THE GET

Re­viv­ing the art of the gold tam­bourine

Northern Living - - CONTENTS - TEXT BELLE O. MAPA PHO­TOG­RA­PHY PA­TRICK SE­GOVIA

Keep­ing the tra­di­tion of hand­crafted her­itage jewelry

Long be­fore Mag­el­lan and the Span­ish con­quis­ta­dors set foot on Philip­pine soil, our pre­colo­nial an­ces­tors were al­ready liv­ing in style. Com­mu­ni­ties had al­ready mas­tered their own art of ac­ces­soriz­ing with in­tri­cate golden threads and fil­i­gree.

“When the Span­ish came and saw how well Filipinos made fil­i­gree jewelry, they thought about us­ing this to spread Catholi­cism,” Amami co-founder Danielle Tan ex­plains.

The epony­mous Amami bead (short for “Ama Namin”) was a style of bead­work ded­i­cated to the “Our Fa­ther” prayer’s place in the highly revered rosary. It was com­mon then to wear tam­bourine pen­dants around one’s neck—most en­cased relics or images—and were said to bring bless­ings from the saints.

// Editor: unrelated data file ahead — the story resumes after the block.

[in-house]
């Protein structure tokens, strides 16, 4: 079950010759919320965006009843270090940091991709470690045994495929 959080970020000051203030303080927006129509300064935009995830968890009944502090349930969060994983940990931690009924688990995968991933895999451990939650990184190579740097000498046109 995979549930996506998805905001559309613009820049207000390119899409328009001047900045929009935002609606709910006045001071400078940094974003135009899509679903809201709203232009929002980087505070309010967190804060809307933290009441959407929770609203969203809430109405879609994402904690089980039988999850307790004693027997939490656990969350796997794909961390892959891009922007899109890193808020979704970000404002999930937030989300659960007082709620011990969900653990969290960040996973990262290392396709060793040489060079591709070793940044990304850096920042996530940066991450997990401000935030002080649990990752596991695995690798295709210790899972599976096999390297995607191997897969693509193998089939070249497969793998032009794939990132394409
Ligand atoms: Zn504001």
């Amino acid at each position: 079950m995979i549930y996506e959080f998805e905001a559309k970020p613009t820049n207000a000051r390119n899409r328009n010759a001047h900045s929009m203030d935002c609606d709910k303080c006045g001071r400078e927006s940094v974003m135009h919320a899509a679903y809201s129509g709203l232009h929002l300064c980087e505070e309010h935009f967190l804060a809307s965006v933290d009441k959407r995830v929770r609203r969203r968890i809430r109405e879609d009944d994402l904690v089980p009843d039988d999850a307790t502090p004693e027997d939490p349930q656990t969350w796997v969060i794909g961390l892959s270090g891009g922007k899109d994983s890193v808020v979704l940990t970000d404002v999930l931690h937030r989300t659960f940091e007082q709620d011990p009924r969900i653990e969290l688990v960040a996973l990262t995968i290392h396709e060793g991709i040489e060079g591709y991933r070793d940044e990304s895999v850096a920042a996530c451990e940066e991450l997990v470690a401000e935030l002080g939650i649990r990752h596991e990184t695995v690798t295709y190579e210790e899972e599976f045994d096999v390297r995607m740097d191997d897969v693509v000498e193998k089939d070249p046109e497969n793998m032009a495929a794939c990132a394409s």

To­day, knowl­edge of the craft is slowly dy­ing. But Amami’s founders hope to keep the torch lit for as long as they can, col­lab­o­rat­ing with lo­cal gold­smiths in Ilo­cos. A pas­sion project of Chris­tine Tiu and Tan, the for-women-by­women brand links a com­mu­nity’s his­tory with mod­ern sen­ti­ments.

The com­mu­nity of ar­ti­sans gains in­spi­ra­tion from their sur­round­ings— the rosi­tas are glob­ules of gold that form a flo­ral mo­tif; there’s the kal­abasa bead and also the parug-parug, which looks like a na­tive fruit of the same name. These el­e­ments are in­cor­po­rated in all of their pieces in­clud­ing the dec­o­ra­tive comb

peineta (above). Though the pieces, which are made of sil­ver dipped in 24-karat gold and are crafted with in­no­va­tive and mod­ern­ized de­sign, they still echo the rich­ness of our her­itage jewelry.

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